Tips and Tricks to Defeat Writer’s Block

By Cait Kimball

As writers, we all share one thing in common- one dreadful, debilitating phenomenon that plagues us all: writer’s block. It’s unavoidable. One day, words will flow from your keystrokes as gracefully as an Olympic figure skater on ice. The next, it’ll be as if your ice skates got stuck in the mud and suddenly you forgot what typing sounds like. It’s rough, but we’ve all been there. So here are some tips to combat writer’s block and get writing!

1. Take a Break

I’m a firm believer in taking breaks. If you have been staring at the computer screen for the past hour and are still stuck, odds are you are going to spend the next fifteen minutes doing the same. So instead of wasting another fifteen minutes, take that break. Change your surroundings. Go outside. There’s a plethora of inspiration out there, you just have to find it- which brings me to my next tip:

2. Always Carry a Journal

If that’s too archaic or unpractical for you- I get it, its 2018- have a notepad on your phone. I have a notepad on my phone that’s titled “LOLs” and it’s full of funny or interesting things either my friends have said or that I’ve overheard strangers say. People are funny. Take advantage. When you’re out in public, or taking that break, jot down notes on your surroundings. Write down what you hear, see, or smell. It doesn’t even have to be coherent. But later, when you’re looking through your notes, you’ll find a conversation you overheard, such as, “I’m not used to living in Florida yet, it’s so flat here. It’s weird, I miss Colorado. I guess the mountains make me feel safe,” and now you have a character.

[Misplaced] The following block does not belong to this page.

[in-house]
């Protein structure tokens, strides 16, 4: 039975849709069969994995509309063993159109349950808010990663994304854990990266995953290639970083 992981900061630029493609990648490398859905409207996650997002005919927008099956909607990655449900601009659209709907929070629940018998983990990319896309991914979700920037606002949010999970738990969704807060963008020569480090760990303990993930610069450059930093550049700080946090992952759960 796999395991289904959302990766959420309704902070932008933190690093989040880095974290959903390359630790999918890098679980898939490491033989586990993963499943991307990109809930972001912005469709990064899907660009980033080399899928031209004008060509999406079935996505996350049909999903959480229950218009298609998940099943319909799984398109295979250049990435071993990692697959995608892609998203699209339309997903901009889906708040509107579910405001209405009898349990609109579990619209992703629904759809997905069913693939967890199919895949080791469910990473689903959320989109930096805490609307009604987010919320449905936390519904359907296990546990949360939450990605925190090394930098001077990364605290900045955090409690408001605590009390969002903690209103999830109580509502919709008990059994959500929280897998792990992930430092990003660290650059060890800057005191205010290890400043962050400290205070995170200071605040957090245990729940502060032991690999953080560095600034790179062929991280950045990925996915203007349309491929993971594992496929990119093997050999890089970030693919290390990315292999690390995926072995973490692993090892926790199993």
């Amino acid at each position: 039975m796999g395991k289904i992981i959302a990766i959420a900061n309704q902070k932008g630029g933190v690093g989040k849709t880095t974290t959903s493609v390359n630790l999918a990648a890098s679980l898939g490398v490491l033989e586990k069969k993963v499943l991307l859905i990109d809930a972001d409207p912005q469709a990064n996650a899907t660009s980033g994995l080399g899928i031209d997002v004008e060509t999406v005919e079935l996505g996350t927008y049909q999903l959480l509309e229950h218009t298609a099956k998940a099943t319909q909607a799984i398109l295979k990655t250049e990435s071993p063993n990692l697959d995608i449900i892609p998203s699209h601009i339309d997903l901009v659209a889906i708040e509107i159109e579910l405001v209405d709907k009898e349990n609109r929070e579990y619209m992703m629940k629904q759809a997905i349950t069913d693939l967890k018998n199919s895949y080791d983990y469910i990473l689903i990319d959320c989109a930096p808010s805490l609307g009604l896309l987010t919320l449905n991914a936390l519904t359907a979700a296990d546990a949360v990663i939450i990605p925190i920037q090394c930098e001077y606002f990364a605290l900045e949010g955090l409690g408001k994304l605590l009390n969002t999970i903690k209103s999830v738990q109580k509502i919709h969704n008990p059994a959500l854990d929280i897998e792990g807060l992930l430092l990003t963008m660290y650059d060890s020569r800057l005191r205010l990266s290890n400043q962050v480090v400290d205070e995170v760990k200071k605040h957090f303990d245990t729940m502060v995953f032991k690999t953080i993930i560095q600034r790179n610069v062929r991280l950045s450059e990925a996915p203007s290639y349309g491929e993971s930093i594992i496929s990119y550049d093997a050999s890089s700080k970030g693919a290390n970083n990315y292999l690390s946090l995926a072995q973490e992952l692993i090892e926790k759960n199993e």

3. Lists

People uses lists everyday: grocery lists, to-do lists, the list goes on. Sorry, I had to. A great way to start getting into the mindset to write or finding inspiration for that next story, is to create lists. List out your earliest childhood memories, the times you’ve fallen in love, the times you’ve had your heart broken, etc. Be descriptive. Where were you? Who were you with? What time of year did this occur? The more vivid the better. Were there flowers on the trees? Did the air smell like sunscreen? Was it cold? You can use these moments, these detailed descriptions, for your next story.

4. Read

Everyone knows that if you want to become a better writer, you have to be a good reader. Recently I was reading the work of a poet I admire, so I decided to write an imitation poem. I analyzed her poetic choices and themes, and selected which elements I’d like to honor. Paired with my own experiences and metaphors, I actually ended up with a poem I’m happy with.

5. Writing Prompts

They’re everywhere. They’re even on Pinterest. Some websites even post new ones every day. Find a prompt you like and roll with it. Don’t worry if it’ll be a masterpiece, no one has to see it. Just write. This will get your creativity flowing and you might even come up with a new story idea.